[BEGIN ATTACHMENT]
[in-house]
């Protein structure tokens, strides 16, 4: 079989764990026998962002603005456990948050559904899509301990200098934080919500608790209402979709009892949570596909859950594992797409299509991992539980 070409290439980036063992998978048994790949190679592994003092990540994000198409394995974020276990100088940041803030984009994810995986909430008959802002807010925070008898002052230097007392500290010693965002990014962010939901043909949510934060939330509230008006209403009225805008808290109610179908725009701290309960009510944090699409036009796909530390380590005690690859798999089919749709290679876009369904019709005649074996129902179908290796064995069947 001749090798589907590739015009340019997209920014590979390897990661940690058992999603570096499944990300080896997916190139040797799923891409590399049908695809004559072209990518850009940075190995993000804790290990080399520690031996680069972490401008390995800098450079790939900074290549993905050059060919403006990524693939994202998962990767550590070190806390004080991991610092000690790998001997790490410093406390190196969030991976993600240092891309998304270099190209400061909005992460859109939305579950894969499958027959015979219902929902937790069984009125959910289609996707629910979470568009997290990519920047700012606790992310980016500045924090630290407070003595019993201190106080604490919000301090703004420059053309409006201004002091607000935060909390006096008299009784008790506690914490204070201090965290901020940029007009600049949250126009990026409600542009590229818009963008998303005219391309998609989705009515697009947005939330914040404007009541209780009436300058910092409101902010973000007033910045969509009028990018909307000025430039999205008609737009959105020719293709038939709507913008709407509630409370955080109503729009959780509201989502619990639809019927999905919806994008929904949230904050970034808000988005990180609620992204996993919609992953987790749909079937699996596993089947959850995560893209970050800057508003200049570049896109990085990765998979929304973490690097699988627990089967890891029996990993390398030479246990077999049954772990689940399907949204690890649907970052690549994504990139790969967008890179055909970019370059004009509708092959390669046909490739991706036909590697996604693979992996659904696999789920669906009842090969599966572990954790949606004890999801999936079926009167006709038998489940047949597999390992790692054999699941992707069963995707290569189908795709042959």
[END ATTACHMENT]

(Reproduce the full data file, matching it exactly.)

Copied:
[in-house]
């Protein structure tokens, strides 16, 4: 079989764990026998962002603005456990948050559904899509301990200098934080919500608790209402979709009892949570596909859950594992797409299509991992539980 070409290439980036063992998978048994790949190679592994003092990540994000198409394995974020276990100088940041803030984009994810995986909430008959802002807010925070008898002052230097007392500290010693965002990014962010939901043909949510934060939330509230008006209403009225805008808290109610179908725009701290309960009510944090699409036009796909530390380590005690690859798999089919749709290679876009369904019709005649074996129902179908290796064995069947 001749090798589907590739015009340019997209920014590979390897990661940690058992999603570096499944990300080896997916190139040797799923891409590399049908695809004559072209990518850009940075190995993000804790290990080399520690031996680069972490401008390995800098450079790939900074290549993905050059060919403006990524693939994202998962990767550590070190806390004080991991610092000690790998001997790490410093406390190196969030991976993600240092891309998304270099190209400061909005992460859109939305579950894969499958027959015979219902929902937790069984009125959910289609996707629910979470568009997290990519920047700012606790992310980016500045924090630290407070003595019993201190106080604490919000301090703004420059053309409006201004002091607000935060909390006096008299009784008790506690914490204070201090965290901020940029007009600049949250126009990026409600542009590229818009963008998303005219391309998609989705009515697009947005939330914040404007009541209780009436300058910092409101902010973000007033910045969509009028990018909307000025430039999205008609737009959105020719293709038939709507913008709407509630409370955080109503729009959780509201989502619990639809019927999905919806994008929904949230904050970034808000988005990180609620992204996993919609992953987790749909079937699996596993089947959850995560893209970050800057508003200049570049896109990085990765998979929304973490690097699988627990089967890891029996990993390398030479246990077999049954772990689940399907949204690890649907970052690549994504990139790969967008890179055909970019370059004009509708092959390669046909490739991706036909590697996604693979992996659904696999789920669906009842090969599966572990954790949606004890999801999936079926009167006709038998489940047949597999390992790692054999699941992707069963995707290569189908795709042959």